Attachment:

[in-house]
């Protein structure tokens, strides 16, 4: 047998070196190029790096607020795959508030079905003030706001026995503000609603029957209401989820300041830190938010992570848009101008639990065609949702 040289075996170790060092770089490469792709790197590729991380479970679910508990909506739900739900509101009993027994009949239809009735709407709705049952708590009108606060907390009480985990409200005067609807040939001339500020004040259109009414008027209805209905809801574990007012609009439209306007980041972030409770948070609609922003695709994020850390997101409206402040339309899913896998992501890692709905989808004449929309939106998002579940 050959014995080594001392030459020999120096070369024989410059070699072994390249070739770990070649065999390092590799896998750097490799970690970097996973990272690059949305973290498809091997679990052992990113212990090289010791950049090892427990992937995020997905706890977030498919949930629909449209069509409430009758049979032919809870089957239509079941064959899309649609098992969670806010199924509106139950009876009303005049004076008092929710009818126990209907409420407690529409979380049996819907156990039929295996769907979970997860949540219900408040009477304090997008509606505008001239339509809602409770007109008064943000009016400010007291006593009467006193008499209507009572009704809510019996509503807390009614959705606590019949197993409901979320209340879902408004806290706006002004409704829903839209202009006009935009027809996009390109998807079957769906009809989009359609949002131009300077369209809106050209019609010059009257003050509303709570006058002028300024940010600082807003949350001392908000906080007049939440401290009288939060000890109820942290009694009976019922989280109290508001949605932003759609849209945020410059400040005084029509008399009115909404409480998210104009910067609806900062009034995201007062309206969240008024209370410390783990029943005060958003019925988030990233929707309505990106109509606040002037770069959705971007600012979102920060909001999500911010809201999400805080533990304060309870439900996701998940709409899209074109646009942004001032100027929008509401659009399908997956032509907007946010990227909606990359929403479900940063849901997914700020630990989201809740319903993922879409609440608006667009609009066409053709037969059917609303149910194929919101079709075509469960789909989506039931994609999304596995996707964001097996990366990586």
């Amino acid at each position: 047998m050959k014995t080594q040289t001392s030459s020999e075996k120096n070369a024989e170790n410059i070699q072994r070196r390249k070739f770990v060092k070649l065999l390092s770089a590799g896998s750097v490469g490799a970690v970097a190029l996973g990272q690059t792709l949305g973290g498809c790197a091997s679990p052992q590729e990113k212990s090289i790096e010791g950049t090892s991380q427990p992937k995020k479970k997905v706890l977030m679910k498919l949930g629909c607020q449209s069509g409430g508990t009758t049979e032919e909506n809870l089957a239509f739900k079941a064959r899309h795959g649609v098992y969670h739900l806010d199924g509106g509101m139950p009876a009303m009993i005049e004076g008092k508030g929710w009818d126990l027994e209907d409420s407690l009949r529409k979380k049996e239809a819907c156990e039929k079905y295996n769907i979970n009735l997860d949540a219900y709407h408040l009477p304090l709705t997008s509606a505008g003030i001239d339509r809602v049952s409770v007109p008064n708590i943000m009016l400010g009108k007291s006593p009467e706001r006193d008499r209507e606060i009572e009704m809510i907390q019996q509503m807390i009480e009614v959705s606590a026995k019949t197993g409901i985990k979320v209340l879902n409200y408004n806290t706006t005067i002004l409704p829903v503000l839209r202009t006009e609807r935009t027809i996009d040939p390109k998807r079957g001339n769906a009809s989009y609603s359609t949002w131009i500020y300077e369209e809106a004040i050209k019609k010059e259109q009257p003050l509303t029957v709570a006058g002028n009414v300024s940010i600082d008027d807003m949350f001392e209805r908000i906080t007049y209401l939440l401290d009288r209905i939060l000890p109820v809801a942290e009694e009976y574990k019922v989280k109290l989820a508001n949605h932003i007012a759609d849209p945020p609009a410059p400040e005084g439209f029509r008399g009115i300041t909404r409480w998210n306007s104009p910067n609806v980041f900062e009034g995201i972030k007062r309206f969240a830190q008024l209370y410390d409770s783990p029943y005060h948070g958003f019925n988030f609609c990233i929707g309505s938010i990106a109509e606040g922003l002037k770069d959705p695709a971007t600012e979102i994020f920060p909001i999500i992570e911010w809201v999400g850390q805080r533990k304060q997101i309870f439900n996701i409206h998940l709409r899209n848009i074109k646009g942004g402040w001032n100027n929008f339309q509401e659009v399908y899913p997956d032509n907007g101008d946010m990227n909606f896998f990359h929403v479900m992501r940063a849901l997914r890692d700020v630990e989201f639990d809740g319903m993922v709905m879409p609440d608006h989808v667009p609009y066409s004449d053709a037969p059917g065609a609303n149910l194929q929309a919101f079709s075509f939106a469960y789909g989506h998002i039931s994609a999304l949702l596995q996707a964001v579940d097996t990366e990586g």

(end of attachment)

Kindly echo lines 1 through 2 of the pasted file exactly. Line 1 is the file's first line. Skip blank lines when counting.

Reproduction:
[in-house]
């Protein structure tokens, strides 16, 4: 047998070196190029790096607020795959508030079905003030706001026995503000609603029957209401989820300041830190938010992570848009101008639990065609949702 040289075996170790060092770089490469792709790197590729991380479970679910508990909506739900739900509101009993027994009949239809009735709407709705049952708590009108606060907390009480985990409200005067609807040939001339500020004040259109009414008027209805209905809801574990007012609009439209306007980041972030409770948070609609922003695709994020850390997101409206402040339309899913896998992501890692709905989808004449929309939106998002579940 050959014995080594001392030459020999120096070369024989410059070699072994390249070739770990070649065999390092590799896998750097490799970690970097996973990272690059949305973290498809091997679990052992990113212990090289010791950049090892427990992937995020997905706890977030498919949930629909449209069509409430009758049979032919809870089957239509079941064959899309649609098992969670806010199924509106139950009876009303005049004076008092929710009818126990209907409420407690529409979380049996819907156990039929295996769907979970997860949540219900408040009477304090997008509606505008001239339509809602409770007109008064943000009016400010007291006593009467006193008499209507009572009704809510019996509503807390009614959705606590019949197993409901979320209340879902408004806290706006002004409704829903839209202009006009935009027809996009390109998807079957769906009809989009359609949002131009300077369209809106050209019609010059009257003050509303709570006058002028300024940010600082807003949350001392908000906080007049939440401290009288939060000890109820942290009694009976019922989280109290508001949605932003759609849209945020410059400040005084029509008399009115909404409480998210104009910067609806900062009034995201007062309206969240008024209370410390783990029943005060958003019925988030990233929707309505990106109509606040002037770069959705971007600012979102920060909001999500911010809201999400805080533990304060309870439900996701998940709409899209074109646009942004001032100027929008509401659009399908997956032509907007946010990227909606990359929403479900940063849901997914700020630990989201809740319903993922879409609440608006667009609009066409053709037969059917609303149910194929919101079709075509469960789909989506039931994609999304596995996707964001097996990366990586």